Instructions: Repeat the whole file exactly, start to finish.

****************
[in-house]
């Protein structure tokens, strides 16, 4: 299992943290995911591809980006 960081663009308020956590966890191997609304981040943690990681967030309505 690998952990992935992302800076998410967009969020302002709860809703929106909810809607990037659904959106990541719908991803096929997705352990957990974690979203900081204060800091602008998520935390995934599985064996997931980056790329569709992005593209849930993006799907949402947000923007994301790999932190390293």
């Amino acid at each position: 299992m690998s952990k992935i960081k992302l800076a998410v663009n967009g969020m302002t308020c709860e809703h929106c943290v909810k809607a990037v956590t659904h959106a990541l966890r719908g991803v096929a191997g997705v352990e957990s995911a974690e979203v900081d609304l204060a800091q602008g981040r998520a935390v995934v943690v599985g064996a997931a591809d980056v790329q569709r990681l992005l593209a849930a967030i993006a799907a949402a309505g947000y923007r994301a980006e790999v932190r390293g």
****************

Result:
[in-house]
């Protein structure tokens, strides 16, 4: 299992943290995911591809980006 960081663009308020956590966890191997609304981040943690990681967030309505 690998952990992935992302800076998410967009969020302002709860809703929106909810809607990037659904959106990541719908991803096929997705352990957990974690979203900081204060800091602008998520935390995934599985064996997931980056790329569709992005593209849930993006799907949402947000923007994301790999932190390293």
């Amino acid at each position: 299992m690998s952990k992935i960081k992302l800076a998410v663009n967009g969020m302002t308020c709860e809703h929106c943290v909810k809607a990037v956590t659904h959106a990541l966890r719908g991803v096929a191997g997705v352990e957990s995911a974690e979203v900081d609304l204060a800091q602008g981040r998520a935390v995934v943690v599985g064996a997931a591809d980056v790329q569709r990681l992005l593209a849930a967030i993006a799907a949402a309505g947000y923007r994301a980006e790999v932190r390293g």